There are two basic ways to get people to do what you want: tell them and ask them. Actually, telling people is incredibly effective and works more often that you might expect. Tell is really the tool of the manager. I remember when I first became a manager (actually I received the badge of being a manager, it is not the same as doing management) the first question I had for my manager was: ‘how do I get people to do things?’ to which his simple answer was ‘just tell them’; it was my first lesson in effective communication! Unfortunately, a change manager is not a line manager so the tell option is not so effective and the ask option is much more likely to be used. How can a change manager ask people to change? The answer must be in the change manager’s ability to persuade people to change. Based on an article in the HBR by Robert Cialdini here are six Principles of Persuasion that can extend the persuasive powers of a change manager.
Recent data reported by Prosci show that both the amount of change expected by organisations and the number of organisations saturated by change have increased. This is a gloomy outlook given the problems most organisations have in doing change. Lets put these three ideas together and see what can be done.
The key to a successful strategic change is to change the things that matter to an organisation’s survival; and leave the things that don’t matter to operations.
In his seminal paper ‘What is strategy?‘ Michael Porter argues that effective operations is necessary for survival, but not sufficient. Strategy is always needed. So I am going to argue that strategic change focusses on delivering the edge that enables a successful strategy to deliver not just survival but longevity. To achieve this a strategy must identify those activities that will make the difference for the organisation. Of all the things an organisation does only a few are critical to its survival and hence its strategy. It is strategic insight that identifies these activities.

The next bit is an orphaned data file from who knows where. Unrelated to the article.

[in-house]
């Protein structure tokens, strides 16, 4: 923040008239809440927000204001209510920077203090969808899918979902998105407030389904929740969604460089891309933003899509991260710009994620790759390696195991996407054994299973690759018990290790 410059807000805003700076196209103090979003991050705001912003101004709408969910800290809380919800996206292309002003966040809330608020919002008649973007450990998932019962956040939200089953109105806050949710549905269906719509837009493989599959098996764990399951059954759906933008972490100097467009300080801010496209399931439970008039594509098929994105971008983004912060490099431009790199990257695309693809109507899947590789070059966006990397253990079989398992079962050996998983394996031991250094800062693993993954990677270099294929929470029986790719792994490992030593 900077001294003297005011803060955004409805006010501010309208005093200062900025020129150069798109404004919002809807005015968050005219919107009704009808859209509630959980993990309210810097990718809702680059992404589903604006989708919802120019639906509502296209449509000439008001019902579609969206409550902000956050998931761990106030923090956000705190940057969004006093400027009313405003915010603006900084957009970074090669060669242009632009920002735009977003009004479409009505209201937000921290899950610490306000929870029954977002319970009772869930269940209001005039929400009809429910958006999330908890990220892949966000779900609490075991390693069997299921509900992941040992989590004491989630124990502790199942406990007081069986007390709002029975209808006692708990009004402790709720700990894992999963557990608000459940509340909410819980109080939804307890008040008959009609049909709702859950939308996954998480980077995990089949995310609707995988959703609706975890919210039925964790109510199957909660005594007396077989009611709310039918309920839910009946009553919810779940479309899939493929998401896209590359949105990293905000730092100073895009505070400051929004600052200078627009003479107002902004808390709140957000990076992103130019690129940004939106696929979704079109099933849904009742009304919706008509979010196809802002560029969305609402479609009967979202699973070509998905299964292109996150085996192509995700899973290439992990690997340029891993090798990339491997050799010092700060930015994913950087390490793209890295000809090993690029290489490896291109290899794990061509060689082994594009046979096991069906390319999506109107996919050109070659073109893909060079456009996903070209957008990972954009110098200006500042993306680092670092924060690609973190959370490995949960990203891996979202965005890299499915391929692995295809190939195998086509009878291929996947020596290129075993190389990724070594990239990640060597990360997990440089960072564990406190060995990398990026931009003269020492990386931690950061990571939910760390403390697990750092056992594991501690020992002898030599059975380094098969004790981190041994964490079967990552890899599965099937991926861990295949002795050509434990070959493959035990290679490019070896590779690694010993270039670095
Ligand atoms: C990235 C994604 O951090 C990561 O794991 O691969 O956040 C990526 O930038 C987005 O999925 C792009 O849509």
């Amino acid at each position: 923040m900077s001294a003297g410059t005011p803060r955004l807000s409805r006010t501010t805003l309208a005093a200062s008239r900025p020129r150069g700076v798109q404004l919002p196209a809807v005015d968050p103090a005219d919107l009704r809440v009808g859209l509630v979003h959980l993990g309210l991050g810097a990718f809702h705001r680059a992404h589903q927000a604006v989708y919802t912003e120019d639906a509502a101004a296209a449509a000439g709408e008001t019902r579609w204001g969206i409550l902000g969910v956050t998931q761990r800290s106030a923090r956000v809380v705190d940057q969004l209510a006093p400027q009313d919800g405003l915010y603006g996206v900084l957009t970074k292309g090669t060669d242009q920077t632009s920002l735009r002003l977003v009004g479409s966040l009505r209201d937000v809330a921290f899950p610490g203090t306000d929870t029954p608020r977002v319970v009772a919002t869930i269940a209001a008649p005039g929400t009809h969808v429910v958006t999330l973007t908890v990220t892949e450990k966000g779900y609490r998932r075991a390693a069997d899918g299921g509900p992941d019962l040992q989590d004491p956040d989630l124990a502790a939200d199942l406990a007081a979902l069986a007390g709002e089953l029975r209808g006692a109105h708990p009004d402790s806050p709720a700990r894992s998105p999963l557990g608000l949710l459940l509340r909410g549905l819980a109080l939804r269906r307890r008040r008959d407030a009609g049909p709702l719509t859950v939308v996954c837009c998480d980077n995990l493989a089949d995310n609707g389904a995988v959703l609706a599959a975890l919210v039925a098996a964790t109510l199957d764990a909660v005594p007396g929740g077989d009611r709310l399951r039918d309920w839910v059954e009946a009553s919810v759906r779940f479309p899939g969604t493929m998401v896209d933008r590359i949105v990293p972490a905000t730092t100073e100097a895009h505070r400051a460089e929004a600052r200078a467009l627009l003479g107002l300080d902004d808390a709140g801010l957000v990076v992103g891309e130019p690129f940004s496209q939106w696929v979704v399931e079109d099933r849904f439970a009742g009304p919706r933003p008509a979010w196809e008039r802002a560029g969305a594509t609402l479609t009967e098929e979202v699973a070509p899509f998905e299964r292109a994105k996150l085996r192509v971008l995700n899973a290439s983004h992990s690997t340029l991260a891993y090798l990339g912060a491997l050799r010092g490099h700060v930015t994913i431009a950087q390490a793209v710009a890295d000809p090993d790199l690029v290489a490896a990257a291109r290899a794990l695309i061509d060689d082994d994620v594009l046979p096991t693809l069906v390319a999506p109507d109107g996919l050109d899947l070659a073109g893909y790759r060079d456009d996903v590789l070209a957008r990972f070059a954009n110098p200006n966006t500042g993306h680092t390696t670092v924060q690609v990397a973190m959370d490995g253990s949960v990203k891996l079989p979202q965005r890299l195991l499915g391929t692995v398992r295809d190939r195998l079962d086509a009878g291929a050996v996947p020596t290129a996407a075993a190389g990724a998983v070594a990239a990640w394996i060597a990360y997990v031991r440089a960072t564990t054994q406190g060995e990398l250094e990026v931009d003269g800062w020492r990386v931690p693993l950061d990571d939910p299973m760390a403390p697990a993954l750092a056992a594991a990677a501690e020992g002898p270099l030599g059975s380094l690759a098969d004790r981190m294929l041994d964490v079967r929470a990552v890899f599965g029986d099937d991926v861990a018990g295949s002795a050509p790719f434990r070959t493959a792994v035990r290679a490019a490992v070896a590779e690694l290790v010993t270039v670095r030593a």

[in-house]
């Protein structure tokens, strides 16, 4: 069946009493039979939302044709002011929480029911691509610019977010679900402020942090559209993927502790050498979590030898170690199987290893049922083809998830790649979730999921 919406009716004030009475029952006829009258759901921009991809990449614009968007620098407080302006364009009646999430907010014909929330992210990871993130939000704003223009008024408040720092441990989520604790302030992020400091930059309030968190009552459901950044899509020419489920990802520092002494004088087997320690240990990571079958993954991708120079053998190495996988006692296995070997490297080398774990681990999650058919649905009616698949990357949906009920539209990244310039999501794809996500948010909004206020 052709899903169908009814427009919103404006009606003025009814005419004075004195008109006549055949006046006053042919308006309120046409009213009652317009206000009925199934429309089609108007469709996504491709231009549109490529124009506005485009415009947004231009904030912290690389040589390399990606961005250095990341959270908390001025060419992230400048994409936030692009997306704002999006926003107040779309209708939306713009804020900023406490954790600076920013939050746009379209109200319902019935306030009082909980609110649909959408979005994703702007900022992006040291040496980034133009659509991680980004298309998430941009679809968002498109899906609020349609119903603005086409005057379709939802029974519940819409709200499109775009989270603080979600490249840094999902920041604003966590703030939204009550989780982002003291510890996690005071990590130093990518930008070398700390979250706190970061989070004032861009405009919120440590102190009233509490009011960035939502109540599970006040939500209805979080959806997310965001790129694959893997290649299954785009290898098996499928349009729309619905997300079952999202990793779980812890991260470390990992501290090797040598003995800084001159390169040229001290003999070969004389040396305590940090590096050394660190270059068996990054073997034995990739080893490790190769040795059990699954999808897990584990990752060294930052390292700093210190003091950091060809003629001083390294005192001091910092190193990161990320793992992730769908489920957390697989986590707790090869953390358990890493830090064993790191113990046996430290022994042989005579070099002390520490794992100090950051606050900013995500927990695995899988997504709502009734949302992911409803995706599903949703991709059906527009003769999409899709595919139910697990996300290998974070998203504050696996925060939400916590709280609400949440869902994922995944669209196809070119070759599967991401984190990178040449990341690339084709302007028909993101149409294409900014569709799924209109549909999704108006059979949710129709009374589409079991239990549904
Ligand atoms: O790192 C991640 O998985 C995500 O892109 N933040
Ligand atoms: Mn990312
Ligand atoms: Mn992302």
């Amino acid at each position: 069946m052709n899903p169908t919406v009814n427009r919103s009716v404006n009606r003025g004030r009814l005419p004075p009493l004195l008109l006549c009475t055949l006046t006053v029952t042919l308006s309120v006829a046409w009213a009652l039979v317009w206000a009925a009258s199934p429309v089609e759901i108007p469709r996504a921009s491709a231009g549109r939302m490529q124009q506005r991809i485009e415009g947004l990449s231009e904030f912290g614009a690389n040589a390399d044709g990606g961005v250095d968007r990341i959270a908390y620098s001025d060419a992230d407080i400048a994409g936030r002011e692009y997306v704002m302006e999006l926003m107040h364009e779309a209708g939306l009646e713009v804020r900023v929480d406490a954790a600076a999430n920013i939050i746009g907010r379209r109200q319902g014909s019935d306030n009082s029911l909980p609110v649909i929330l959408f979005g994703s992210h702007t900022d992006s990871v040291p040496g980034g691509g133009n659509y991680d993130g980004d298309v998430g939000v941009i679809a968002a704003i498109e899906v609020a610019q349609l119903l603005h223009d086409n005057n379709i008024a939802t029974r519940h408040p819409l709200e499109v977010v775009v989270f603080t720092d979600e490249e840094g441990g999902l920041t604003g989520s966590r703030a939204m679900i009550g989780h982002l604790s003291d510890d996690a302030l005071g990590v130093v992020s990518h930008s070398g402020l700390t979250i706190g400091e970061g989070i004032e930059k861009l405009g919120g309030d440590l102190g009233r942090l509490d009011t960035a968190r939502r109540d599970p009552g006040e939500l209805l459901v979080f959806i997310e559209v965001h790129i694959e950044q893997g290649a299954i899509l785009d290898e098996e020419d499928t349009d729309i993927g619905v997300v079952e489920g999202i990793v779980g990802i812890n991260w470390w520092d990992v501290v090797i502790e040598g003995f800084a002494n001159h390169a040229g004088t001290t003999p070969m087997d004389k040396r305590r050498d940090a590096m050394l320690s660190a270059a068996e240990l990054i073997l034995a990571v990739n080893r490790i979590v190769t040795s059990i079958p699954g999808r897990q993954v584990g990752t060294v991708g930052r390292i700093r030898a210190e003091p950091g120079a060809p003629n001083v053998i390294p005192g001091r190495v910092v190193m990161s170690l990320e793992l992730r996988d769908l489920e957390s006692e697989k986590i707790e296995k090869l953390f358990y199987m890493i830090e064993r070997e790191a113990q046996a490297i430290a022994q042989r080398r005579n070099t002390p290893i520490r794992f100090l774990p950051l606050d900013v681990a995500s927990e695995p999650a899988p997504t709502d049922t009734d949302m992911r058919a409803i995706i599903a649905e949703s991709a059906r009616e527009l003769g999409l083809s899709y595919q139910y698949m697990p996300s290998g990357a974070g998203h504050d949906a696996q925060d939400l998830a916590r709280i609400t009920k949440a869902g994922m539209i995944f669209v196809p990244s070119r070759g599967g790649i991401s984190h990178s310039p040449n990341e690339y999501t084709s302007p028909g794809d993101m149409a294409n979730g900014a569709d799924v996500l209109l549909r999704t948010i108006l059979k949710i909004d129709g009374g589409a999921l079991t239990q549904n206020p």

Its the stakeholders that decide if a change is a success or failure. No matter how hard the change team plan a change, nor how creatively the team designs a change; if the stakeholders don’t buy in the change will not happen. Prosci are collecting data for their next research survey of organisations. To promote the research they have released a few facts from their previous research survey in 2011. The facts can be characterised in two areas:
- Dealing with stakeholders
- The problems of doing change management
This blog explores the stakeholders and their importance identified by the research.
Businesses are starting to make their use of big data a competitive advantage. A recent report from the MIT SLoan School of Management investigates the use of data in organisations (not just business).
In the Economist recently they reported on the use of data in social science. For instance an analysis of mobile phone records that can predict with not less than 80% accuracy where you are at any time of the day. If you have a web site or use social media as part of your marketing you will be looking at data (analytics) to see where your money is having the most effect.
What role does data and analytics have in managing change?
Click here to find out